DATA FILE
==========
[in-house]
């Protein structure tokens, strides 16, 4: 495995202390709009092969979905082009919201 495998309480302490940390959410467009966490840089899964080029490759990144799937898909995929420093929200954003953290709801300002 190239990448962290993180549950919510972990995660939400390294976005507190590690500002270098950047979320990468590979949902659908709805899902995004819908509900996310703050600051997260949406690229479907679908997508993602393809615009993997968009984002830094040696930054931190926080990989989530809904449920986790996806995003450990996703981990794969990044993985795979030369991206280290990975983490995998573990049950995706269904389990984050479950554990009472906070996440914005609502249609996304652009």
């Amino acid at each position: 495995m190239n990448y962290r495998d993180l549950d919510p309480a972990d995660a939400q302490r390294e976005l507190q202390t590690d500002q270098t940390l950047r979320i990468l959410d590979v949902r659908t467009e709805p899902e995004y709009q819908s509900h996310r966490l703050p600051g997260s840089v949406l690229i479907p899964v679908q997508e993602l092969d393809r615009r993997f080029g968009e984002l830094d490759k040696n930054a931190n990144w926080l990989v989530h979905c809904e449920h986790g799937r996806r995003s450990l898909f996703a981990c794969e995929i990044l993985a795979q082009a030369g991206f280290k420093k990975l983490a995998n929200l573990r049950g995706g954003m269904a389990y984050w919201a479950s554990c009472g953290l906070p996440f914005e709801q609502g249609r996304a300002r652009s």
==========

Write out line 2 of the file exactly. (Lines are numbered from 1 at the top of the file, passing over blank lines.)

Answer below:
């Protein structure tokens, strides 16, 4: 495995202390709009092969979905082009919201 495998309480302490940390959410467009966490840089899964080029490759990144799937898909995929420093929200954003953290709801300002 190239990448962290993180549950919510972990995660939400390294976005507190590690500002270098950047979320990468590979949902659908709805899902995004819908509900996310703050600051997260949406690229479907679908997508993602393809615009993997968009984002830094040696930054931190926080990989989530809904449920986790996806995003450990996703981990794969990044993985795979030369991206280290990975983490995998573990049950995706269904389990984050479950554990009472906070996440914005609502249609996304652009």